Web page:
We arrived back in Beijing, China after 29 wonderful days in Mongolia. Our 24 hour train ride unfolded in reverse order to the trip that we took the other way, a month before. The sky got more and more smoggy, the green country turned to desert and then endless cityscape. The ger chimneys were replaced by giant factory smoke stacks. The roads got better, and busier, the train platforms more swept, the language harsher, the restaurant car food got better.
We ventured to our previous hotel. I cannot explain how nice is it to go somewhere familiar. After our Mongolian diet, we knew exactly what we were going to eat too! Vegetables!! (and treats) Yay for Chinese food!!
We had 14 days left of my Mum’s visit and wanted to do heaps of cool stuff. We planned a whirlwind tour, and Chris booked a bunch of train tickets. His Mandarin is now ‘ticket-booking-worthy’ ( Not just a pretty face, my husband. Seriously, who sneaks in learning Mandarin to their 4 1/2 minutes of free time a day?)
First, we wanted to see the beautiful summer palace in Beijing. Its lovely.
A retreat for the royal and wealthy ( and foolish) it is a rabbit warren of pathways, ornate buidings, koi-filled fish ponds and green green Chinese gardens, expertly manicured.
Why foolish? This marble boat was built and decorated with most of the navy budget, by an indulgent Empress Dowager Cixi. Its of the non-floating variety.
Then we went over night, again, to Xi’An. Meena and Mum went off to see the terracotta warriors and we climbed the Drum Tower, a mere 700 years old.
Meena fell very sick on arriving at Luoyang. Chris and my Mum took Sparky and Tintin to see the Longman caves to see these 13 metre tall carvings.
Chris reflects: I continue to be amazed by thousand year old stuff made by people. As an Australian, I appreciate the deeply rich and spiritual ancient culture of our Aboriginal people, but they didn’t build big stuff or carve big images out of stone or wood. Seeing a 13 meter tall buddavista and his right hand Heavenly Prince carved out of the side of a rock mountain about 1700 years ago is awesome. While figuring out how to capture this grand and complex setting in photos, I try to figure out how they did and more importantly why.
As a Christian, I know about the idea of doing things for others, the church and my God. Things which take time, effort and make absolutely no economic sense. But my misely efforts don’t compare to the project of carving these statues out of the rock face. This must have taken many hundreds of people, many years … and why did they do it? Rather than answer that here, I’ll set it for my kids to research!
The guy on the right below was gifted with enormous memory, and apparently responsible for recording the ancient Buddhist texts. As I stagger through the process of learning a dozen or so phrases in each new language, I envy this guy’s gift of memory.
Sparky enjoyed the magnificent views along the Yi river while Tintin took some great photos.
As Meena recovered, Tintin and Snowy got sick, then Chris. I was next, and then poor Baby Boy got it last of all. So the next week was a blurr.
Our photo records tell us we went to these night markets…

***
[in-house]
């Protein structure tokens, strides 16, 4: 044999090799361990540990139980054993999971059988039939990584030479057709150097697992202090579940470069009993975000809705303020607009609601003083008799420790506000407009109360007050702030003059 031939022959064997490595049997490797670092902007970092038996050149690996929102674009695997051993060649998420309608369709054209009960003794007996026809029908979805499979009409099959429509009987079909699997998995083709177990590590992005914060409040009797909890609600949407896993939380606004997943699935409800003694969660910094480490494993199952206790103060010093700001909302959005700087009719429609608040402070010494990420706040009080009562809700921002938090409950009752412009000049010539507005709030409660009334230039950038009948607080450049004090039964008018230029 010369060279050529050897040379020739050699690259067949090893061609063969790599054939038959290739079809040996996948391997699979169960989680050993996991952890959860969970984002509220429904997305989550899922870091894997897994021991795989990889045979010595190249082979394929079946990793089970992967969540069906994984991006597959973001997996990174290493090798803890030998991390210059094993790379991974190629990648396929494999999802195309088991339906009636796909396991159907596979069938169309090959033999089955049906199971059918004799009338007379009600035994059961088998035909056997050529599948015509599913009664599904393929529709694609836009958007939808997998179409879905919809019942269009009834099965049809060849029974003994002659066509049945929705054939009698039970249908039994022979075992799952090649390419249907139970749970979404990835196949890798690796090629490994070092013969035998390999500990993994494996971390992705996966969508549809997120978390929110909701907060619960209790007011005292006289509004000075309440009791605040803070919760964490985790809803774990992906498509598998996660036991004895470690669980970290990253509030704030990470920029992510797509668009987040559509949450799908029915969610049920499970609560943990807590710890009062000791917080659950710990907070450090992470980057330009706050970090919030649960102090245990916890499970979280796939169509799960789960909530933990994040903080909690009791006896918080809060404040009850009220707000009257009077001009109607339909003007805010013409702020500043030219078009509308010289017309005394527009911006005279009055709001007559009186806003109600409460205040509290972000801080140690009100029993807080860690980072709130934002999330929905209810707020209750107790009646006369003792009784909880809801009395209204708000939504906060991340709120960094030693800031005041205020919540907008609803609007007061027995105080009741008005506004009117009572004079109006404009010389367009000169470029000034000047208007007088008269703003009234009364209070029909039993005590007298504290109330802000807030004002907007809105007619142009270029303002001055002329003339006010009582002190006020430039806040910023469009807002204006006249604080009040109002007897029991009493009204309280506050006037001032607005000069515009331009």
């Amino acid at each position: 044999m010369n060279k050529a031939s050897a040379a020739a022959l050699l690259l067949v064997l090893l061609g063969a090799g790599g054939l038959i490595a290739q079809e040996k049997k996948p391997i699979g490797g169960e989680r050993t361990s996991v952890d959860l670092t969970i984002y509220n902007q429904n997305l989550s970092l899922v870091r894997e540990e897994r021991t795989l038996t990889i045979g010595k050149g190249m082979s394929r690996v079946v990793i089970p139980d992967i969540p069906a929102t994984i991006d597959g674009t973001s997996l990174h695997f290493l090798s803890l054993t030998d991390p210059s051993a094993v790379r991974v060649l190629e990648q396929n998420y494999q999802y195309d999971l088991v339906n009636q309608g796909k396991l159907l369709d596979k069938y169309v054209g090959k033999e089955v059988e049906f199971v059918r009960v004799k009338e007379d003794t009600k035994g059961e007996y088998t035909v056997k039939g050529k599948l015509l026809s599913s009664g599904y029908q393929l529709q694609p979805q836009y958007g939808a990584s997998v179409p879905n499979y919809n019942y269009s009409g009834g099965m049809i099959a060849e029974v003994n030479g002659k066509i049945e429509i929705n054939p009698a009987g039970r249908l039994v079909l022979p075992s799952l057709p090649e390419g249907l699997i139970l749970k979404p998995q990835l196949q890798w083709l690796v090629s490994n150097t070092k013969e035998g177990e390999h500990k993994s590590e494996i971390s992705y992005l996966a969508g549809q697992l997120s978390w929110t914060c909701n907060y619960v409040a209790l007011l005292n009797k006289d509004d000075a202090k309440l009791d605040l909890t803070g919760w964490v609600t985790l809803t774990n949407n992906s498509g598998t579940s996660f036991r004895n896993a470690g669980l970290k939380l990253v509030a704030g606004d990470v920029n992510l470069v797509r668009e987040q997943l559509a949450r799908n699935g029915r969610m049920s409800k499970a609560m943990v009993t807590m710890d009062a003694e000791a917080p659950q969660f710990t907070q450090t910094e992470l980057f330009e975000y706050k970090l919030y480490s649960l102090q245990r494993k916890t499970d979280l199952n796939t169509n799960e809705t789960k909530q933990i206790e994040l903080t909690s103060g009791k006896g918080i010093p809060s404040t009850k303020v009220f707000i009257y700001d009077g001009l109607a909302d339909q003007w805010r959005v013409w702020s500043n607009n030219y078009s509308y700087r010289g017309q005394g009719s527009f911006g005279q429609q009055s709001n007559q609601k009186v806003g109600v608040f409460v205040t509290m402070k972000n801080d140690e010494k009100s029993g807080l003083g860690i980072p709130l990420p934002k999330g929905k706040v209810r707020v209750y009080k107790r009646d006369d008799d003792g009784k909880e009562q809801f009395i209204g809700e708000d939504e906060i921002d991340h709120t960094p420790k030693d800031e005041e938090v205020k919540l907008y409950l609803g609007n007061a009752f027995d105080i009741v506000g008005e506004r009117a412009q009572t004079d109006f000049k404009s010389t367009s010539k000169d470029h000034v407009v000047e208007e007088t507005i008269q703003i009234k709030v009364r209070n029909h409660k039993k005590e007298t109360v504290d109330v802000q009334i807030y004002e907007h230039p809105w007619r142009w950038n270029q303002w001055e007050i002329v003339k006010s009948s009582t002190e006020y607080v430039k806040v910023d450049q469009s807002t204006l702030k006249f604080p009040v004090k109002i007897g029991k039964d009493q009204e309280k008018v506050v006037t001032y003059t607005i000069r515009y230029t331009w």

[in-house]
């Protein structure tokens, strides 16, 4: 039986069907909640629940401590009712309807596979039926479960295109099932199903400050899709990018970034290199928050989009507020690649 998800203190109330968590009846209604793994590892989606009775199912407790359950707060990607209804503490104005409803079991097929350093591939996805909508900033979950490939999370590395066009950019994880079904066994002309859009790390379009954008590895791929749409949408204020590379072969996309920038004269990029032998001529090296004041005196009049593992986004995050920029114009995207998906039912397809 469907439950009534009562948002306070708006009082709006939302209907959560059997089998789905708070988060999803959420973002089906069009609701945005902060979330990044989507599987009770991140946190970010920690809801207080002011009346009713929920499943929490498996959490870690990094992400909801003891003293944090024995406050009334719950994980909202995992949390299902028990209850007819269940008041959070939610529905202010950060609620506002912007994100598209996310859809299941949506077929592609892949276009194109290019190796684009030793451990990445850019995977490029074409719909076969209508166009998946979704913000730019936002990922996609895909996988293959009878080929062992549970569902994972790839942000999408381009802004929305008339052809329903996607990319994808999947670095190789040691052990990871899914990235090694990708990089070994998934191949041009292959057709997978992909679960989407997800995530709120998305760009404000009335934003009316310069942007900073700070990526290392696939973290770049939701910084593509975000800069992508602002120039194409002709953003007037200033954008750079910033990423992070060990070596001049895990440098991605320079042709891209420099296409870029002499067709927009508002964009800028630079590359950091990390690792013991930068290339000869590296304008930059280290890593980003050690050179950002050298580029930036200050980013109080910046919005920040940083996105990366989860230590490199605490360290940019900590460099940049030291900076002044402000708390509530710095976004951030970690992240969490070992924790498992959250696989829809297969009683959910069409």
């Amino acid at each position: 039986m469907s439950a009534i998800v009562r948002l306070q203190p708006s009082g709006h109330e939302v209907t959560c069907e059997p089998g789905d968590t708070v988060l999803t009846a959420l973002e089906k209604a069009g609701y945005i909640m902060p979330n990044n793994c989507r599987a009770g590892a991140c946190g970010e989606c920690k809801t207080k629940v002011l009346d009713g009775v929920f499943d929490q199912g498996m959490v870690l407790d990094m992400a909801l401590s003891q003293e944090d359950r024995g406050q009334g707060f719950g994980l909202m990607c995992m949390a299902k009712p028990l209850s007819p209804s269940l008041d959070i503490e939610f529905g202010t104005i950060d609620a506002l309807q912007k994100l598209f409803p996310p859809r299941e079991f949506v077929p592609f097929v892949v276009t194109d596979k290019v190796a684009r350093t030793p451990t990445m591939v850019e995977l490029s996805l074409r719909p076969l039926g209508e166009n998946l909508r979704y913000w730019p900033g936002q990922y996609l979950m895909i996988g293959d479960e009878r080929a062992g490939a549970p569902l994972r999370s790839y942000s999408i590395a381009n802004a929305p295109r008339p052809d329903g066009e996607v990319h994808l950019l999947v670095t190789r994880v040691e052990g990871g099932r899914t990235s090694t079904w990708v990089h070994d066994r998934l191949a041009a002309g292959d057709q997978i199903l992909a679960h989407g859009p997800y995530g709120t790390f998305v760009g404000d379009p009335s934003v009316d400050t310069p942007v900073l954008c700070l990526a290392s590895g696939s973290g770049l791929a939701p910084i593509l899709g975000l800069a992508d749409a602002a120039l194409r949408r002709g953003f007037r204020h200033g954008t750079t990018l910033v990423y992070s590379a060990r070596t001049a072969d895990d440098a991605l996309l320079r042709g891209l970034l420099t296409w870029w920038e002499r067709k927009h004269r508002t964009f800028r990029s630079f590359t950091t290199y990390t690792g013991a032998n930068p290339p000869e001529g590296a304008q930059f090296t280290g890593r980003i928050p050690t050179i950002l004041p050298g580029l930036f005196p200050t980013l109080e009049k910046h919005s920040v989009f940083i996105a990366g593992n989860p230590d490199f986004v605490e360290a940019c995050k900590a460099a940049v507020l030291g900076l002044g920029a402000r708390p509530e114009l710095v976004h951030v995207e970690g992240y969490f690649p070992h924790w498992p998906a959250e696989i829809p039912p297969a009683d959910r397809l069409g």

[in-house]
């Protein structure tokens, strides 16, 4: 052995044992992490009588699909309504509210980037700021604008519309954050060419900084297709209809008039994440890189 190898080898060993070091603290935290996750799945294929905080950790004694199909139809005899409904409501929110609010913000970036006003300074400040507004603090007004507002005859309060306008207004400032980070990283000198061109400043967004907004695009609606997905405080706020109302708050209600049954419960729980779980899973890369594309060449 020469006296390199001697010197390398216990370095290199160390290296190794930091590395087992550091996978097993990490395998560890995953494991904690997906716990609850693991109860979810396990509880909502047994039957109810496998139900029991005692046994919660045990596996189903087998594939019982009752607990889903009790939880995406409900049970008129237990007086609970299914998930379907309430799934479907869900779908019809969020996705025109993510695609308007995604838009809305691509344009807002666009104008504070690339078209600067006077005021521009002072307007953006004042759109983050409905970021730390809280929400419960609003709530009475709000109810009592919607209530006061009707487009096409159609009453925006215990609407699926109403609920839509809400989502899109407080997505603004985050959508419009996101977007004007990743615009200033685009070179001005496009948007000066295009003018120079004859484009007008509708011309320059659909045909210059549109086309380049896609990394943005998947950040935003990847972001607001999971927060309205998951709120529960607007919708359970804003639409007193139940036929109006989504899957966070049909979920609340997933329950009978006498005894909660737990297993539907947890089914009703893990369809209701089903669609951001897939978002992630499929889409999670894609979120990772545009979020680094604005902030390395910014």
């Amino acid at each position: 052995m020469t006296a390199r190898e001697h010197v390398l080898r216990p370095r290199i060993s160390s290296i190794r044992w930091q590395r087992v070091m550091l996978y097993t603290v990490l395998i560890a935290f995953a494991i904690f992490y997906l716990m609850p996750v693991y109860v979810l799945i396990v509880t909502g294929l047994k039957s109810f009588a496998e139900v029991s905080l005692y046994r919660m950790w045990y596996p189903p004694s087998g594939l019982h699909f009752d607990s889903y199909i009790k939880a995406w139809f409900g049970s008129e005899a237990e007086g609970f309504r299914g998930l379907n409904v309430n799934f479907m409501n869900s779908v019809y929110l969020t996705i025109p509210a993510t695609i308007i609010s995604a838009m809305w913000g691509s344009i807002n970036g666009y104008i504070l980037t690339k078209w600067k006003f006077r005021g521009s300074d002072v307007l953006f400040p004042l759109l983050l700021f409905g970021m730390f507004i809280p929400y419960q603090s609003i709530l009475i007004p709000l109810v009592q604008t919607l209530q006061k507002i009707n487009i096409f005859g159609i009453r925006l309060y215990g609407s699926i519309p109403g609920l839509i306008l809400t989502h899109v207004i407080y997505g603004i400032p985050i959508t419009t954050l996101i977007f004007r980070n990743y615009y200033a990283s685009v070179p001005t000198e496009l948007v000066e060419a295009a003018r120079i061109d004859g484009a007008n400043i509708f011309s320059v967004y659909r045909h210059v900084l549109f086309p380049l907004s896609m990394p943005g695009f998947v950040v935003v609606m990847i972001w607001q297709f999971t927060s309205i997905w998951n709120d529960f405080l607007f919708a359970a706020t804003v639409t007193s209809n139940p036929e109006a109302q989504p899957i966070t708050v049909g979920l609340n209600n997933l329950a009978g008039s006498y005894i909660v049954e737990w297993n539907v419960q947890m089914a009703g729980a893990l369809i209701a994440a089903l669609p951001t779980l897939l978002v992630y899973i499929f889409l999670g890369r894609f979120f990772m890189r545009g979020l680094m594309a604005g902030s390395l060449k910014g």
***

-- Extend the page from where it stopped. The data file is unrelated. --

We spent a day in Nanjing, Chris and I in bed, and Mum took two of the well children out and about. They hired a boat and putted about on the lake. I think Nanjing is really pretty, but I really only saw one street, as I ventured to the local shop for bottled water.
We took a bunch of trains, including one ‘cattle class’. We have photos, but they have elbows and bags and feet right where the picture should be.
This is a bullet train. Wow, 257km/hr is fast!!
We went through a lot of paracetamol, and had a lot of fevers. I’m committed to not giving advice on my blog, but just this once I will say, if you are buying paracetamol in China, make sure its not laced with massive amounts of caffeine, you will not sleep all night. Enough said.
Some of us vomited, can’t remember who…. I took Meena to the hospital when she became delirious. That was weird, and not just because of the complete strangers who kept walking into the consult room for a look-see. One of them stood at the door with his shirt off, smoking, as he talked to no one in particular about how it was Sunday, and he was allowed to smoke in the hospital. Idiot! It was Tuesday, and he was puffing smoke into a room of coughing kids!! I shut the door in his face.
A friendly hostel employee, and a friendly hostel guest came with us, which was great, as no one in the hospital spoke English.
They would speak to the doctor at length, and he would reply at length, I would look first at the doctor then the translator with my eyebrows rising higher and higher at each interchange. Eventually they’d come up with ‘ she’s ok now’ or ”the medicine you gave her worked’ . I was relieved at this, and also the blood test results. They were in Chinese, but I could tell whatever it was they were measuring was neither too high or too low.
Then they came out with ‘we are admitting her over night and putting her on a drip.’
Not on my shift! We got out of there. If there is anything I’ve learnt from all those winters my other daughter Sparky spent in hospital, its that sometimes Mums have to hightail their kids out of hospitals.
I used that one liner that is so useful in markets ‘maybe later…we’ll come back’ Yeah, right.
And so we arrived in Shanghai a week later, totally exhausted.